Jurors were told Tuesday that the three Georgia men who shot and killed black runner Ahmaud Arbery in February 2020 had a long history of racist remarks and were motivated by anti-black animosity.
Three – Gregory McMichael, 66; his son Travis McMichael, 36, and neighbor William “Roddy” Bryan, 52, were convicted in November of Arbery’s murder and all received life sentences, with only Bryan even having the option of parole.
Their federal hate crime trial began on Monday, with prosecutors set out to prove that the trio were racially motivated, which is notoriously difficult to confirm.
Their state court, which found them guilty, did not delve into the motivations of the three men and instead avoided the difficult issue of race.
As Arbery’s parents sat in a courtroom in Brunswick, Georgia, prosecutors portrayed the trio as deeply racist relics of a bygone era.
Barbara Bernstein, deputy chief of the Department of Justice’s civil rights division, said that if Arbery, an avid jogger, were white, he could go on an afternoon run unhindered and “be home in time for Sunday dinner.”
She told the court: “Instead, he went for a run and ended up saving his life by running.
“Instead, he bled out, alone and scared, in the middle of the street.”
Travis McMichael, his father Gregory and their neighbor William “Roddy” Bryan were called racist murderers by prosecutors on Tuesday.
Ahmad Arbery, 25, was shot dead in February 2020. Now his killers face trial for hate crimes.
Arbery’s mother is seen on January 7, when the trio were sentenced.
Bernstein cited several posts posted on Facebook and elsewhere in which all three men used racial epithets.
She particularly highlighted the words of Travis McMichael, who shot Arbery, who she said made violent and racist statements on social media, including calling blacks “monkeys” and “subhuman savages.”
He also told a friend that he was glad to leave the Coast Guard because he no longer needed to work with or be around black people, she added.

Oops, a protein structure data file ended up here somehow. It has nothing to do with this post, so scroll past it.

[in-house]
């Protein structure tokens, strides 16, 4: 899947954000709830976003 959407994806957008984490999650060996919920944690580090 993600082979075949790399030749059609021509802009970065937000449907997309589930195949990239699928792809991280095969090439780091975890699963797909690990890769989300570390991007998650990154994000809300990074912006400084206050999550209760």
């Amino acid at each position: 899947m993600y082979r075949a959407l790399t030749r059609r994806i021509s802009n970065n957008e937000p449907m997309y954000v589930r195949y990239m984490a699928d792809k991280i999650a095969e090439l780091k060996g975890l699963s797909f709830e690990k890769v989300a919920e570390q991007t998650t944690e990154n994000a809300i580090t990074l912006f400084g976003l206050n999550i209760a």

She said the jury would hear from a witness how Gregory McMichael “had racist rants about black people.”
Bernstein said Bryan used a racist epithet in an online post after learning four days before Arbery’s death that his daughter was dating a black man.
Defense lawyers for the three men said in their opening statements that they find their clients’ use of racist epithets deeply offensive, but stressed that this is not grounds for convicting them.
Arbery trips and falls to the ground after being shot by Travis McMichael.
They said the men were not motivated by the Arbery race.
“I can’t stand in front of you and tell you that my client never used the N-word,” said Amy Copeland, Travis McMichael’s lawyer.
‘He did. He left a digital footprint in a few years.”
But Copeland said Travis McMichael was mostly concerned about the cases of theft that put his area on high alert when he decided to go after Arbery.
Forensic experts said it will be the task of prosecutors to back up evidence of racist language with evidence that the three men were racially motivated on the day of the shooting.
The court is to hear Special Agent Richard Dial of the Georgia Bureau of Investigation, who previously testified that Brian told his office that Travis McMichael uttered a racist slur as Arbery lay dying.
Brian’s lawyer, Pete Theodokion, attempted to distance his client from the McMichaels, stating that when he joined the McMichaels in prosecuting the Arberys, he suggested “he (Arbery) did something wrong, but not because of his race” .
Travis McMichael in court on January 7 during sentencing.
Hate crimes are especially difficult to prove.
Between 2005 and 2019, the Department of Justice opened only 17 percent of alleged hate crime cases, according to a report published in July 2021.
Travis McMichael said at a hearing last month that he was willing to plead guilty to assaulting Arbery because of his “race and color” after reaching a plea deal with prosecutors.
But he changed his mind after Judge Lisa Wood rejected the agreement, saying she couldn’t accept it because it obliged her to sentence McMichael to 30 years in federal prison before he was returned to Georgia to serve out the rest of his life. . sentence for murder.
She said she needed more information to know if the 30-year sentence was fair and gave emotional testimony from the Arbery family.
The case is expected to last 12 days.